Light illumination of the subject's face by the first and second IR illuminators 20 and 30 is illustrated in FIGS. 5A and 5B. An example of captured images of the subject's face when illuminated with and without glare is illustrated in FIGS. 6A and 6B. In FIG. 5A, the first IR illuminator 20 is turned on (energized) to illuminate light on the subject head of the driver of the vehicle. The first IR Illuminator 20 illuminates the subject's head in the area of the eyes 28, including the corrective lenses 72 worn by the subject driver. Images of the illuminated subject's head are then captured with the imaging camera 32. In the example shown, illumination by the first IR illuminator 20 results in a glare 74 as shown in the captured image of FIG. 6A. The presence of glare 74 prohibits or reduces the ability to process images and identify facial characteristics of the subject driver.

When glare 74 is detected, the light illumination controller 34 switches to turn on the second IR illuminator 30 and turns off the first IR illuminator 20 as shown in FIG. 5B. Energization of the second IR illuminator 30 only illuminates the head portion of the subject driver including the corrective lenses 72 worn in front of the eyes 28 to enable the camera 32 to capture images of the subject's head. With the second IR illuminator 30 turned on and the first IR illuminator 20 turned off, an image as shown in FIG. 6B is captured by camera 32 without the presence of any glare.

By locating the IR illuminators 20 and 30 at different locations, particularly on opposite sides of the subject's head 26, controlled activation of the IR illuminators 20 and 30 reduces the amount of glare that may otherwise interfere with processing of the captured image. As the subject driver's head 26 is rotated in one direction away from the forward line of sight (axis 70), there may exist two regions of glare occlusion with corrective lenses 72 before the driver's head 26 is turned ninety degrees (90) forward. Since one side of the face of the driver's head 26 moves away from the imaging camera 32, any resultant glare spot will move further away from the eye 28 and eventually off of the corrective lens 72. Thus, the one side of the driver's face, as long as it is visible to the imaging camera 32, will generally present a glare-free view of the eye 28.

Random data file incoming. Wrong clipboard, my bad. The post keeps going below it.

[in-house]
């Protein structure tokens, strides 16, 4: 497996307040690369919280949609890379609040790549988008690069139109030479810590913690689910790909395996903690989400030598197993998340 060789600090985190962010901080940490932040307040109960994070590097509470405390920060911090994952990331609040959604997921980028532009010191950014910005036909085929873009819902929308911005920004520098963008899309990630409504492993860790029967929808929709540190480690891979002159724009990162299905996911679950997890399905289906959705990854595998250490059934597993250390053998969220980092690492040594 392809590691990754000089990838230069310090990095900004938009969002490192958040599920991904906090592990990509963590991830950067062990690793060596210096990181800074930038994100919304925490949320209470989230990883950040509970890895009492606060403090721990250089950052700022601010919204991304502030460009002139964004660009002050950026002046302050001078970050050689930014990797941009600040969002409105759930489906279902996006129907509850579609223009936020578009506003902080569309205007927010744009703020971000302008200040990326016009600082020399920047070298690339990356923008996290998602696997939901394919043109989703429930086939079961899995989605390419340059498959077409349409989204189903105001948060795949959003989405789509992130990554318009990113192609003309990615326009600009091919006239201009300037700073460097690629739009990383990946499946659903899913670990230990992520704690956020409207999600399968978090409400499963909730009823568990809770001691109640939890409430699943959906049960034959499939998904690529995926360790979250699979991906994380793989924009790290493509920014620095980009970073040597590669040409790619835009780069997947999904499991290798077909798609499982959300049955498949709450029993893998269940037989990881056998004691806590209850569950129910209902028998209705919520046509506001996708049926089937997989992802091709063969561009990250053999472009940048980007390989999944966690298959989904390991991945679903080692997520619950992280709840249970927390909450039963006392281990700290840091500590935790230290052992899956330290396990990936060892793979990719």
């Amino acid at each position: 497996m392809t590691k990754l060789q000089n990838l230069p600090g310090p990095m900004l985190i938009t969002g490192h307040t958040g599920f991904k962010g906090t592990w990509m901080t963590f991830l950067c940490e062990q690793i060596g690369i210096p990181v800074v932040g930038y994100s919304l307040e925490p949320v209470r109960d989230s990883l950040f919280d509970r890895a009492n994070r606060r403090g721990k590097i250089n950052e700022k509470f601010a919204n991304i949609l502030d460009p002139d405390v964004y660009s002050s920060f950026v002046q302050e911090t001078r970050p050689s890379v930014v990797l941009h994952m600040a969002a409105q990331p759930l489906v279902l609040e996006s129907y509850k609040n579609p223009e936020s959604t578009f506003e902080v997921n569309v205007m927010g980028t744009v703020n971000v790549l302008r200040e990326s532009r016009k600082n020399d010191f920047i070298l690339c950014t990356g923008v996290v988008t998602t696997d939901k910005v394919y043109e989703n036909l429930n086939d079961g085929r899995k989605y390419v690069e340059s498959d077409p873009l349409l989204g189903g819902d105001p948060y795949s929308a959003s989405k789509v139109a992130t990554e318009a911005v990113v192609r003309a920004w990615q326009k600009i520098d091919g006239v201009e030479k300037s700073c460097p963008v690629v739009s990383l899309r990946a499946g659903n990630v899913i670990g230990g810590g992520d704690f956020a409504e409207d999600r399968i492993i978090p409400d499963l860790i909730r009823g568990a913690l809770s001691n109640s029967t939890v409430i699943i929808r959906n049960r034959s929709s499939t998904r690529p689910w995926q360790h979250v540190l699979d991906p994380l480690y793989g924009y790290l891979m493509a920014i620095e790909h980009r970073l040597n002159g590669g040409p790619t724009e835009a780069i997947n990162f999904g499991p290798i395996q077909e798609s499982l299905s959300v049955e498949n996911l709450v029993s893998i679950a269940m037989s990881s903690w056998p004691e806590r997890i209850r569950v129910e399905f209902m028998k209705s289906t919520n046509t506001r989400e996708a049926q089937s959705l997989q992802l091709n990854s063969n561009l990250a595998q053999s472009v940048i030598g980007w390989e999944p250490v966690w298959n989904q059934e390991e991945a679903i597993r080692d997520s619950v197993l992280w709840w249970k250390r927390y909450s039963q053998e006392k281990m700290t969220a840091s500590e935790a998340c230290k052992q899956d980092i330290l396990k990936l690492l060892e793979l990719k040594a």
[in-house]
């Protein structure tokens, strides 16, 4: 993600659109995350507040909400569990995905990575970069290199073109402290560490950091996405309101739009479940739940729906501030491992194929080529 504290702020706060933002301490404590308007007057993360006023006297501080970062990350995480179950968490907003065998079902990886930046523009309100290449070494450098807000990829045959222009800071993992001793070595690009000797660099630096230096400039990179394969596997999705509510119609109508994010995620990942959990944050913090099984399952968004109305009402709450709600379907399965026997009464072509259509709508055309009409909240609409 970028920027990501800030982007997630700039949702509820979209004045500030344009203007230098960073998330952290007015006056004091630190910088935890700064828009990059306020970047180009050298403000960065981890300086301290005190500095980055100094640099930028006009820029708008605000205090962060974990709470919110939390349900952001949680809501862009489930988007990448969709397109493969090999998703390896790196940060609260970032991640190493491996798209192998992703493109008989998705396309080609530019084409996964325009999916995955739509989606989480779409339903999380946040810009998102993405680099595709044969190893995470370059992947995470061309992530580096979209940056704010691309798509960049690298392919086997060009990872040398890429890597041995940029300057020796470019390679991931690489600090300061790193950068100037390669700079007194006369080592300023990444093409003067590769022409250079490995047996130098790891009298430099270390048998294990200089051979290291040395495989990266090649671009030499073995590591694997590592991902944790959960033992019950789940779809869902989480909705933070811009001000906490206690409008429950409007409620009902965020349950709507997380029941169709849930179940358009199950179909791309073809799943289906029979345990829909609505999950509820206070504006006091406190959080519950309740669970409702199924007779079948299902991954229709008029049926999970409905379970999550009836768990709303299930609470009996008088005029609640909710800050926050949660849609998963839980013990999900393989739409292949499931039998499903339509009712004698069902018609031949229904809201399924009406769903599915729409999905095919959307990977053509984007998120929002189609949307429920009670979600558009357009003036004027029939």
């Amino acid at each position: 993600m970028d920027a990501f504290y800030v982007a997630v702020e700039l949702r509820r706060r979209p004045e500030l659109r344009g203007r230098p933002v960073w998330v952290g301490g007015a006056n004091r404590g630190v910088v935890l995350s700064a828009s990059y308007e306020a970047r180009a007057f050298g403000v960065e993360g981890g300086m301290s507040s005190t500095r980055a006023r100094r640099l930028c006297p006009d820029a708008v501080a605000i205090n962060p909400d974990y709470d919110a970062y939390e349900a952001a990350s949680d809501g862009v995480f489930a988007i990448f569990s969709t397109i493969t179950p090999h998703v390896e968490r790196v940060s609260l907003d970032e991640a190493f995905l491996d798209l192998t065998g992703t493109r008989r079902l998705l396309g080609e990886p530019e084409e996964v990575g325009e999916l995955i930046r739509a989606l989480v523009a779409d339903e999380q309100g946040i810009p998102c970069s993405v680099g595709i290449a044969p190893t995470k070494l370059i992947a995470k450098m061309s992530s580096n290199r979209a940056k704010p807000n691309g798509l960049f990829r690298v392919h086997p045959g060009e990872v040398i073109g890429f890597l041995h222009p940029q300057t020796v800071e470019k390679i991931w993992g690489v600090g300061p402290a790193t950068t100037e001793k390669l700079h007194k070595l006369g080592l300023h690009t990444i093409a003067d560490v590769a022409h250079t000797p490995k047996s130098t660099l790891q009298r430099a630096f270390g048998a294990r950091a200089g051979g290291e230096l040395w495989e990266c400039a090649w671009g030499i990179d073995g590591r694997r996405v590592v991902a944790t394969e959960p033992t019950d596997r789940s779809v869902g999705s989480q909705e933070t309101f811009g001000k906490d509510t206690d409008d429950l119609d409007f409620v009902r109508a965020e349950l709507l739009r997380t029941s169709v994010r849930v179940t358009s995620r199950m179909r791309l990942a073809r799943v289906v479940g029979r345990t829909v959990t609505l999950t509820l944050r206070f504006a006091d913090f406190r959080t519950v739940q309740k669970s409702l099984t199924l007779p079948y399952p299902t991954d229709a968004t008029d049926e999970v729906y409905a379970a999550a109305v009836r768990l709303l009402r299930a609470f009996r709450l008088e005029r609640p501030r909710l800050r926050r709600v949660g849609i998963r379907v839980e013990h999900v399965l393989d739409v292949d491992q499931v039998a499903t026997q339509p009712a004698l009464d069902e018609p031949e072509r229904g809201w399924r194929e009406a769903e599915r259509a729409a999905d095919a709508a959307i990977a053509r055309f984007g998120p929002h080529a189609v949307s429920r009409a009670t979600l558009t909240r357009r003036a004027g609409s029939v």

The other side of the face, which is turned toward the imaging camera 32, may have a glare spot moved inward which can eventually cover the eye 28. At this first region of occlusion (i.e., left illuminator with left lens or right illuminator with right lens), the driver's head 26 is oriented away from the offending illuminator. By removing the offending illumination source (e.g., 20), the alternate illuminator (e.g., 30) may provide coverage to the driver's face with both eyes 28 not being occluded by a glare spot 74. Thus, in the first occlusion region, the alternate illuminator will provide glare-free illumination of both eyes 28.

As the subject's head 26 is rotated through the occlusion region, it may enter into the second occlusion region wherein the IR illuminator left on casts a glare on the eye 28 as it crosses near the forward centerline (i.e., left illuminator on right lens or vice versa). In this situation, two possibilities may be available for monitoring the eyes 28. One eye 28 is still illuminated and may be visible to the imaging camera 32. If the offending (glare causing) IR illuminator is switched off and the other illuminator is turned back on, the driver's face will be illuminated but the glare may not be present. This is because the occlusion from the source exists at the first occlusion region and the glare has moved off the corrective lens 74 in the second occlusion region.